Matter & Energy

A fragment like a whole, or why physicists are fascinated by fractals

The Mandelbrot set is one of the best known fractals. The picture shows its fragment, where the self-similarity in this object is noticeable. Author: Wolfgang Beyer, technique: use of the program Ultra Fractal 3. Wikipedia
The Mandelbrot set is one of the best known fractals. The picture shows its fragment, where the self-similarity in this object is noticeable. Author: Wolfgang Beyer, technique: use of the program Ultra Fractal 3. Wikipedia

A fractal is an object, a fragment of which looks similar to the whole when enlarged. Fractal structures have already been discovered in proteins, mountain ridges, signal from the stock exchange, sunspots and even Jackson Pollock`s paintings. Prof. Paweł Oświęcimka talks about what physicists are looking for in fractals.

"The shape of a tree may seem quite random, but if I look at its fragment, for example a branch, I will see it resembles the whole tree. In an even greater magnification, a tiny twig on this large branch also looks like a tree. Despite apparent randomness, there is a certain order, hierarchy. And this is related to the fact that it is a fractal structure" - says Dr. Paweł Oświęcimka, a professor at the Institute of Nuclear Physics PAS in Kraków.


Fractal grasses, in which each twig looks like a smaller whole. Author: Solkoll, Wikipedia

The scientist explains that fractals are self-similar objects known from mathematics - their fragments resemble the whole. Fractality can be found in the structure of clouds, snowflakes, fjords, cauliflower, river flow intensity (how much water flows through a given volume in a given time), in the structure of proteins or in stock quotes. "The essence of fractality is tearing. Many objects that, for example, have jagged edges, have simple fractal structures" - the physicist says.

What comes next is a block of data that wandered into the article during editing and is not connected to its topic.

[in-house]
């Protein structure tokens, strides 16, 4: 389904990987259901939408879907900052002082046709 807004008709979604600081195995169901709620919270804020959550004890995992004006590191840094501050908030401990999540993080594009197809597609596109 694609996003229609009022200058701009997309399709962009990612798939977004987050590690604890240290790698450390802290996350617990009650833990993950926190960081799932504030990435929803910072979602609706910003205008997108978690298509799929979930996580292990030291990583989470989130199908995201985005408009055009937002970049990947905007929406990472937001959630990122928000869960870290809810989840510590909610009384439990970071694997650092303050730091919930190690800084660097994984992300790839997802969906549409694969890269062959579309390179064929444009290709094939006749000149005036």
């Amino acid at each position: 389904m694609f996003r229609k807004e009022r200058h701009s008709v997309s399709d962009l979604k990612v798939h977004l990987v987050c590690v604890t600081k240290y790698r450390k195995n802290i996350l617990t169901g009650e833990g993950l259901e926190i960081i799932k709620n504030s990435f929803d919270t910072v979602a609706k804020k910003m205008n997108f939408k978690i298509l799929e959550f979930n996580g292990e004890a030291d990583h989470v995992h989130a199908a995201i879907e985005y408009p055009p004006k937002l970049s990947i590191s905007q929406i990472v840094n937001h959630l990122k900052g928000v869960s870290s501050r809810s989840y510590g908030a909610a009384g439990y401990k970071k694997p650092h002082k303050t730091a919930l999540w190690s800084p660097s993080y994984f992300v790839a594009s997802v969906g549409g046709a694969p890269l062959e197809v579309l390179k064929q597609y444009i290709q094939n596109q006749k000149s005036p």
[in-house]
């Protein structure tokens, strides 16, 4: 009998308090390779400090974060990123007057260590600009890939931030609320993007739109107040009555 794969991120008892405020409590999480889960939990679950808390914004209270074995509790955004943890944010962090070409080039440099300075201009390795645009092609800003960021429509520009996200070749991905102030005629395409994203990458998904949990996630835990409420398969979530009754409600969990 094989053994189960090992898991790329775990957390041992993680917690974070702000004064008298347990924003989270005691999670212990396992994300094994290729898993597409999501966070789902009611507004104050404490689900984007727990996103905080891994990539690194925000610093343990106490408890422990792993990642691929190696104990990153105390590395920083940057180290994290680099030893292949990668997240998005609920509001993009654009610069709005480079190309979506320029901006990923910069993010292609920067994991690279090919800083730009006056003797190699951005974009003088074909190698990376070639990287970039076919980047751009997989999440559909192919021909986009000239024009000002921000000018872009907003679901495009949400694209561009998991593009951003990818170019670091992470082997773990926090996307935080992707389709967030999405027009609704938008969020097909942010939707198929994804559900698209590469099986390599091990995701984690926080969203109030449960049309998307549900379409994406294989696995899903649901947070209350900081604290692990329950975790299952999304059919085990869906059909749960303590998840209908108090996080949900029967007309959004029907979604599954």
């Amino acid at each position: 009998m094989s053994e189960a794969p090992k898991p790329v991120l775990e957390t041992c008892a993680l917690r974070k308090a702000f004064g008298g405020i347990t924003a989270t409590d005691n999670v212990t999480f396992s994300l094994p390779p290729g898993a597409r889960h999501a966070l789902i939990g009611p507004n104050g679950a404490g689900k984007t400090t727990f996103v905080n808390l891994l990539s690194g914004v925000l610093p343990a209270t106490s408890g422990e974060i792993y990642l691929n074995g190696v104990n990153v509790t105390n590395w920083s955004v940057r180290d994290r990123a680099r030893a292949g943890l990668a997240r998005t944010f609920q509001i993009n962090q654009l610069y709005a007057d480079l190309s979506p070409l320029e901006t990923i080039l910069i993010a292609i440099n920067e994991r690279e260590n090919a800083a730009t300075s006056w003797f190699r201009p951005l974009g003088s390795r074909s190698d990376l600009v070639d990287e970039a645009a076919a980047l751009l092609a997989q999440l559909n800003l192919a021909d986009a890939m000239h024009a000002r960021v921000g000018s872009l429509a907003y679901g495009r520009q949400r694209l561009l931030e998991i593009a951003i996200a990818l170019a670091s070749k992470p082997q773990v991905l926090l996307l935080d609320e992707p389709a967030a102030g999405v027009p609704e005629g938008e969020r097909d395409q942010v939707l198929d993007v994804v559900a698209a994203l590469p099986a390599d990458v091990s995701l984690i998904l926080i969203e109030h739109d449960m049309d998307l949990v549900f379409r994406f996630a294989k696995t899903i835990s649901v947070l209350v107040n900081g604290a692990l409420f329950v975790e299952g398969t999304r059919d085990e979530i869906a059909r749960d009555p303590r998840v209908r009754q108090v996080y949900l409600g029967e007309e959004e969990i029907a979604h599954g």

Fractals have already been used, for example, in the studies of heartbeat rhythm. "Where the structure of heart beats had the form of a well-developed fractal, the heart was usually healthy, while in the case of heart disease, the structure of heart beats was reduced" - the scientist says.

Research on fractals also finds applications in art, for example in computer graphics (fractal geometry has been used to generate landscapes for Star Trek or Star Wars). But it has also been discovered that fractality is incorporated, for example, into the paintings of Jackson Pollock, whose technique included splashing with paint. "His paintings were examined for self-similarity. It turned out that a fragment of a painting resembled the whole painting. Moreover, it turned out that the older Jackson Pollock was, the more dense the fractals in his paintings were - they filled the canvas to a larger extent" - notes Paweł Oświęcimka.

blue poles

Blue Poles, 1952 by Jackson Pollock. Research shows that fractality is present in the artist`s paintings. Source: Wikipedia

Capturing the fractal nature of a phenomenon can facilitate the study of that phenomenon. "When I have a complicated system that consists of many elements, it is difficult to describe each element separately, but if I describe a small part of a fractal object, I more or less know how it will behave as a whole. This makes calculations easier" - explains Paweł Oświęcimka.